Thursday, September 15, 2005
Cooperation flourishes anyway... (the myths of the New Orleans flood)
Solnit on The Uses of Disaster, in Harper's
At stake in stories of disaster is what version of human nature we will accept, and at stake in that choice is how will we govern, and how we will cope with future disasters. By now, more than a week after New Orleans has been destroyed, we have heard the stories of poor, mostly black people who were “out of control.” We were told of “riots” and babies being murdered, of instances of cannibalism. And we were provided an image of authority, of control—of power as a necessary counter not to threats to human life but to unauthorized shopping, as though free TVs were the core of the crisis. “This place is going to look like Little Somalia,” Brigadier General Gary Jones, commander of the Louisiana National Guard's Joint Task Force told the Army Times. “We're going to go out and take this city back. This will be a combat operation to get this city under control.”
New Orleans, of course, has long been a violent place....As I write this, however, it is becoming clear that many of the stories of post-disaster Hobbesian carnage were little more than rumor. “I live in the N.O. area and got back into my house on Saturday,” one resident wrote to Harry Shearer's website. “We know that the looting was blown out of proportion and that much of it was just people getting food and water, or batteries and other emergency supplies. That is not to say that some actual looting did not go on. There was, indeed, some of that. But it was pretty isolated. As was the shooting and other violence in the streets.”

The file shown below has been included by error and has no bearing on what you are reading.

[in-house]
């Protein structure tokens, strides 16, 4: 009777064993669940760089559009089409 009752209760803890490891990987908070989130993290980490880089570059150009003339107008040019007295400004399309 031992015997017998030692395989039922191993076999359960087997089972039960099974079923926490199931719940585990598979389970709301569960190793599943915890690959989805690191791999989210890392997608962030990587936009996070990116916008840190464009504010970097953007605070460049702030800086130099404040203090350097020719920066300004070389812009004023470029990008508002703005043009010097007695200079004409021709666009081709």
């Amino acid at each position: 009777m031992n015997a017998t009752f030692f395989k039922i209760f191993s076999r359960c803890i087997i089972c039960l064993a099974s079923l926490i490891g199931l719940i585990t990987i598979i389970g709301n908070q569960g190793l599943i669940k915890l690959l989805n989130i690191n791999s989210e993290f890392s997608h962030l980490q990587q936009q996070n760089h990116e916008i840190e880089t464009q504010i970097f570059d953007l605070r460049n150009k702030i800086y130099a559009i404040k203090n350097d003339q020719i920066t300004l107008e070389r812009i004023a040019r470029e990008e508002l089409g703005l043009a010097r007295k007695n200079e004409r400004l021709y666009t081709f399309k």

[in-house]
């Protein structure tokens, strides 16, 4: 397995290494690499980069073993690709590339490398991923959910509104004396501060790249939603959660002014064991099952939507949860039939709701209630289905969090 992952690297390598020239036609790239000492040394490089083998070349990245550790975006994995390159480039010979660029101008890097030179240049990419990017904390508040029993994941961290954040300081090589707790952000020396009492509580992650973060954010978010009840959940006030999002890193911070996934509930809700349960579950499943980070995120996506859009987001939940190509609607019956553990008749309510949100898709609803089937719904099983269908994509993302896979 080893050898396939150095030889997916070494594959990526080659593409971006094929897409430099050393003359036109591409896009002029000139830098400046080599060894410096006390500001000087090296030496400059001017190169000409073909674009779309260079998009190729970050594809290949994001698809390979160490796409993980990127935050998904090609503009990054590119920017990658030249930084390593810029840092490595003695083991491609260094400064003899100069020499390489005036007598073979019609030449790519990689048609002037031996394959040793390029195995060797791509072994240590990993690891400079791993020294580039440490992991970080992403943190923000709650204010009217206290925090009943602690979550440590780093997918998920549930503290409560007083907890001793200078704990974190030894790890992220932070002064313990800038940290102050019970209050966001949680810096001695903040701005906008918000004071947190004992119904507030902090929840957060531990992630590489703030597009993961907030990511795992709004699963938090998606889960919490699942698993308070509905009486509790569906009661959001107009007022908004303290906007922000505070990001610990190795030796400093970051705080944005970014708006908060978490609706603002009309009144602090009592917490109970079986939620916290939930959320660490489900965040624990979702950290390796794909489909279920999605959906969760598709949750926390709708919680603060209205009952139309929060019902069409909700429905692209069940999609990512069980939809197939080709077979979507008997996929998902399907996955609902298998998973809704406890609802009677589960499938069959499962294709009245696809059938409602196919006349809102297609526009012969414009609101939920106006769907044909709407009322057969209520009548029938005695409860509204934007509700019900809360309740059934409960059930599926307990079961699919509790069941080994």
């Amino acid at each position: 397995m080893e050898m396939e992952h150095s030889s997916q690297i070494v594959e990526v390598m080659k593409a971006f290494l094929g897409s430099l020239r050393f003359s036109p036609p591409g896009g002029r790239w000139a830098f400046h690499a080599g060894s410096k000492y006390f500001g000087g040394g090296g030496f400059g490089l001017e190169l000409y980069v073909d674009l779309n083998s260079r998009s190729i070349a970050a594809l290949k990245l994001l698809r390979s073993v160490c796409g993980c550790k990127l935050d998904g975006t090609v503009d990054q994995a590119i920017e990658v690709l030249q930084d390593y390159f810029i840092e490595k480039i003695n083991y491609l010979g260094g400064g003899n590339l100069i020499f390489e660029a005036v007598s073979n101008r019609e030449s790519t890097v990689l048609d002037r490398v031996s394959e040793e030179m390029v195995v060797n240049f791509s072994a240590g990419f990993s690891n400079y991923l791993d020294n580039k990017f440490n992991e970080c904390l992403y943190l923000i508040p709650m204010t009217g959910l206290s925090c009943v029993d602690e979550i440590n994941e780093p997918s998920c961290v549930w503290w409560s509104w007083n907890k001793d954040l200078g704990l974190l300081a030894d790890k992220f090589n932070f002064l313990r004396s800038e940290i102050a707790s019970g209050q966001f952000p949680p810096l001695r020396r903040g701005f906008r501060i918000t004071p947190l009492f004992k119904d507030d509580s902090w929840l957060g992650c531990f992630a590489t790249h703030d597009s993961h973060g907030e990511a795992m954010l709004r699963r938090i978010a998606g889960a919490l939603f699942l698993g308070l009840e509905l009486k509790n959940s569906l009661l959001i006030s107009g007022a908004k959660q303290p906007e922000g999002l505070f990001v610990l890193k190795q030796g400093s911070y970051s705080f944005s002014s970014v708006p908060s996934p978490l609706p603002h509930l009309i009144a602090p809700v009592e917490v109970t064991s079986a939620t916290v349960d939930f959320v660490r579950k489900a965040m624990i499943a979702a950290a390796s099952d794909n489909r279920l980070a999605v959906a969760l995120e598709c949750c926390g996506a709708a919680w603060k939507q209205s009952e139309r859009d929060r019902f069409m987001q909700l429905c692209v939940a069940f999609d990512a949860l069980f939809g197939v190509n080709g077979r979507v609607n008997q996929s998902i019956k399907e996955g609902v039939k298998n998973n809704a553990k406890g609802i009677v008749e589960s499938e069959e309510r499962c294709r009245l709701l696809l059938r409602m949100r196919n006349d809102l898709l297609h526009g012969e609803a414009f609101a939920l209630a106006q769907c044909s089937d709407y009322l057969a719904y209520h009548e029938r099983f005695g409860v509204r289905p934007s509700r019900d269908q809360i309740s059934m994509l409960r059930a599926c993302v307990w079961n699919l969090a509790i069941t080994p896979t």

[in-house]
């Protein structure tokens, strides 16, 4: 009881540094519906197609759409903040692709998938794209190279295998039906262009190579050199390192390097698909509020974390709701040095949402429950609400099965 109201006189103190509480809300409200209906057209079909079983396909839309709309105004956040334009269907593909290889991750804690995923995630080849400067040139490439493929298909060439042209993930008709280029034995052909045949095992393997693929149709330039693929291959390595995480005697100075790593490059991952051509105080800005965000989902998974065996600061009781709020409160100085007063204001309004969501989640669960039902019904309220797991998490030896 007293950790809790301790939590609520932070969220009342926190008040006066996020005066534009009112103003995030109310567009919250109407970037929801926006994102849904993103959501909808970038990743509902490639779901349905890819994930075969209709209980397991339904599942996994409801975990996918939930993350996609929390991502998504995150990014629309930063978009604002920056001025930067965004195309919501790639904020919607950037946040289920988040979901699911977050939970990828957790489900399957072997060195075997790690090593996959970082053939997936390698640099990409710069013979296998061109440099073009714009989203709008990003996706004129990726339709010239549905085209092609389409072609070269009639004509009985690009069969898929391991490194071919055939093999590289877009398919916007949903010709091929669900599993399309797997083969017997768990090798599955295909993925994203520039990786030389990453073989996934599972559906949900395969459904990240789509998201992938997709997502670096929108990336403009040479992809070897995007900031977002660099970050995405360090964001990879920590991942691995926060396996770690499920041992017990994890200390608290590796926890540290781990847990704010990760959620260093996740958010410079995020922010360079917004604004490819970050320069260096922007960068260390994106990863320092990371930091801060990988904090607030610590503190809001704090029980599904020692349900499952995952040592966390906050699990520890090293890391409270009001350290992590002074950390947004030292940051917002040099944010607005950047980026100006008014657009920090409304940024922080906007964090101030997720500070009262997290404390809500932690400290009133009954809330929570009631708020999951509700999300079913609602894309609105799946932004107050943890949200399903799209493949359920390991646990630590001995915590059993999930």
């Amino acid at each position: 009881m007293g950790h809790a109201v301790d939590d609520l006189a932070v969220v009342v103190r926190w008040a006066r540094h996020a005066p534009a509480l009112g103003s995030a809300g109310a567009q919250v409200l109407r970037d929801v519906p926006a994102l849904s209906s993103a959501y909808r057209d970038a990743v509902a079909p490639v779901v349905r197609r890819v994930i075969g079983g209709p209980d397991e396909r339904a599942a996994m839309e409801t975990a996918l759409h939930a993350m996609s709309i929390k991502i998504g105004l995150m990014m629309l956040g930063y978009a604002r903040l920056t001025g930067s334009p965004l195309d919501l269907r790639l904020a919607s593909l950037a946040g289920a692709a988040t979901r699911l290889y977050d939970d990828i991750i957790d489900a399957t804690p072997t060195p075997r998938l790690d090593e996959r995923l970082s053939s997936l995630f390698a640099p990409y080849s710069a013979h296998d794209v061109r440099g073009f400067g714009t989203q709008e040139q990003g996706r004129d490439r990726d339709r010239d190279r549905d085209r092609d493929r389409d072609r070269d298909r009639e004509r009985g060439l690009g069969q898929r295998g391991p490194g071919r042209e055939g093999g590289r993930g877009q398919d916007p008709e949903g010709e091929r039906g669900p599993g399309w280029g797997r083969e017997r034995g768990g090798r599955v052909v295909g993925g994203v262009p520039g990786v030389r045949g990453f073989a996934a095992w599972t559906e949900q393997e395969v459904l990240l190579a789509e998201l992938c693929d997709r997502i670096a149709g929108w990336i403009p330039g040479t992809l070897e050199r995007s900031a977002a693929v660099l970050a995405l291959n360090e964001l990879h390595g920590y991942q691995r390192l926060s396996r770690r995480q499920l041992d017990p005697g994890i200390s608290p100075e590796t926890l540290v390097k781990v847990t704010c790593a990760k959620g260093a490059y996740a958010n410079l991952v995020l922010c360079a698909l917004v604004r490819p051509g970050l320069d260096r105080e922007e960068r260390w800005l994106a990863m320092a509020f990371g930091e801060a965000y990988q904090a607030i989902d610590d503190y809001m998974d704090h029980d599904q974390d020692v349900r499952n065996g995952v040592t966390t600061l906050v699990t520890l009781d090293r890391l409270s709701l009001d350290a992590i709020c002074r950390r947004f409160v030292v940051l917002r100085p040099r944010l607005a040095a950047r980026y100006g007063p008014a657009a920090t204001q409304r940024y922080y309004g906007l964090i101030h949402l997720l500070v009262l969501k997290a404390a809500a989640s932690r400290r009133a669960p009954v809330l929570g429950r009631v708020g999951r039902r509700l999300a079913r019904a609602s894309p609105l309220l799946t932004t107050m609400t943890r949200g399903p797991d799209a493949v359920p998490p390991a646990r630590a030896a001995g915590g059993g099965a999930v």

As the water subsides and the truth filters out, we may be left with another version of human nature. I have heard innumerable stories of rescue, aid, and care by doctors, neighbors, strangers, and volunteers who arrived on their own boats, and in helicopters, buses, and trucks—stories substantiated by real names and real faces. So far, citizens across the country have offered at least 200,000 beds in their homes to refugees from Katrina's chaos on hurricanehousing.org, and unprecedented amounts have been donated to the Red Cross and other charities for hurricane victims. The greatest looter in this crisis may be twenty-year-old Jabbar Gibson, who appropriated a school bus and evacuated about seventy of his New Orleans neighbors to Houston.
This is the disaster our society has been working to realize for a quarter century, ever since Ronald Reagan rode into town on promises of massive tax cuts. Many of the stories we hear about sudden natural disasters are about the brutally selfish human nature of the survivors, predicated on the notion that survival is, like the marketplace, a matter of competition, not cooperation. Cooperation flourishes anyway....
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